A routine traffic stop early Thursday morning turned into a brief chase for police on Houston’s south side. At approximately 1 a.m., an officer attempted to pull over a driver whose car had expired tags near McGowen and Live Oak. The driver refused to stop his vehicle and instead led Houston police officers on a 10-minute chase to Highway 288. The driver lost control of his vehicle near the South Loop, and drove into a grassy median with a flat tire. According to Houston Police officers at the scene, the driver jumped out of the car and attempted to flee the scene on foot. The suspect was quickly apprehended and placed under arrest. Officials with the police department say that the man is currently facing charges of felony evading. The Texas Legislature created the following two criminal statutes to criminalize flight from a law enforcement officer:
- evading arrest or detention; and
- fleeing and attempting to elude a police officer.
A driver commits the crime of felony evading if they attempt to flee or elude law enforcement officers. If a suspect “willfully fails or refuses” to stop their vehicle or attempts to elude a pursuing police vehicle or officer when given a visual or audible signal to bring their vehicle to a stop. This act falls under § 545.421(a) of the Texas Transportation Code. Also, it may fall under Texas Statute Section 38.04 – Evading Arrest or Detention, which states: In order for the prosecutor to prove the crime of evading arrest or detention under Statute Section 38.04 of the Texas Penal Code, the prosecuting attorney must prove the following elements in a felony evading case:
- That the person who fled is the person who committed the crime;
- That the defendant acted intentionally;
- That the defendant fled;
- from another person that the defendant knew was a peace officer (police officer or law enforcement);
- That the law enforcement officer was attempting to arrest or detain the defendant;
- That the attempted arrest or detention on the part of law enforcement was legal and reasonable.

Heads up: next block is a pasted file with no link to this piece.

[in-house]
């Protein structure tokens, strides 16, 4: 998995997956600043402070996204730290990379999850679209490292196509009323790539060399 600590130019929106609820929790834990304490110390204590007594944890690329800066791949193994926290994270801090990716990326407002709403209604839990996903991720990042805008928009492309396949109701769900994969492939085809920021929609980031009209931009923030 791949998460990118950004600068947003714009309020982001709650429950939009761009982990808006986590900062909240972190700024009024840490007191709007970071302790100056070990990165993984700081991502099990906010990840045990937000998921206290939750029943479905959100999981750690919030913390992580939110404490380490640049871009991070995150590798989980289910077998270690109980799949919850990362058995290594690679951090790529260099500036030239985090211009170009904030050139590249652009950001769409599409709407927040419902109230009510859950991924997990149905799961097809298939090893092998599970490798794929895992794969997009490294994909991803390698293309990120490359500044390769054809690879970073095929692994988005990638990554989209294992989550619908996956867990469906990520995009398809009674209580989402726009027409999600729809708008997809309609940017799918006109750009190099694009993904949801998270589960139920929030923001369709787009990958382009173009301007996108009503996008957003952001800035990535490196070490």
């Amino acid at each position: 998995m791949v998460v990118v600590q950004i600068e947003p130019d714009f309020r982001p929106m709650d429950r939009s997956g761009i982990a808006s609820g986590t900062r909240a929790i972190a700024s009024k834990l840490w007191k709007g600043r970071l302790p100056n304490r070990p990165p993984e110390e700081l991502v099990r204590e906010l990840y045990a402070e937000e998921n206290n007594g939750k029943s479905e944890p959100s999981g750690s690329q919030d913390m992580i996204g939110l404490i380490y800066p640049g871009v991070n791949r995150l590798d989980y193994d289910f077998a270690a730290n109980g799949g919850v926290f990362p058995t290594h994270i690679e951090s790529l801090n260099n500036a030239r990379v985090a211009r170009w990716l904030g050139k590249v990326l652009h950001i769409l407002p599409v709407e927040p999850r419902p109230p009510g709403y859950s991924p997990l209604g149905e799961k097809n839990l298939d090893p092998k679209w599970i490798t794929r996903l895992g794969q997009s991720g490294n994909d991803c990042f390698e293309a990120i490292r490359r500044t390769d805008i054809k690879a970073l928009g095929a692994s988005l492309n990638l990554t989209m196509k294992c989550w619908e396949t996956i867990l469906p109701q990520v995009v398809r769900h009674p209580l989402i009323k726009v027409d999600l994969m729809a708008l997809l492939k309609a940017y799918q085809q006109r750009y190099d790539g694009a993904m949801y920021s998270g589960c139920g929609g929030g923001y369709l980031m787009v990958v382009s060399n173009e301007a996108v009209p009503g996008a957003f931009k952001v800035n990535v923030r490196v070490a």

The crime of evading arrest can be raised from the level of a class A misdemeanor to that of a Texas jail felony, especially if the prosecutor in a case can prove that the defendant used a motor vehicle in attempting to evade arrest. Sometimes when someone is in trouble with the law, they will lead law enforcement on a high speed chase. High-speed driving and police pursuits can be extremely dangerous, especially when law enforcement is rushing in pursuit of someone who is trying to evade the law. Incidents involving emergency vehicles can lead to serious accidents that often involve damage of personal property, personal injuries, or death. Sometimes those injuries can happen not only to the officers of the law and the suspects that are in the chase, but also to unsuspecting civilians and innocent bystanders as well. Being in the wrong place at the wrong time can lead to tragic consequences. If you or a loved one has been in an accident involving a high speed chase or other type of emergency vehicle, give our offices a call. We specialize in accident cases and we know the law and will fight to protect your rights to fair and adequate compensation. When dealing with law enforcement and other emergency services that are quite often run by city or municipalities, quick action to the right responsible office or entity is key. With accidents involving police and emergency services, there are definite time limitations as to when someone can file a claim against a City, County, State or even Federal Government. That is why having an experienced legal professional on your side is your best course of action. We have successfully represented our clients in the legal system in the state of Texas and we can help you recover any medical costs, damages to your vehicle or property, expenses of ongoing medical treatment or therapy, as well as pain and suffering. Your initial consultation with one of our lawyers is confidential, free, and without any obligation to you.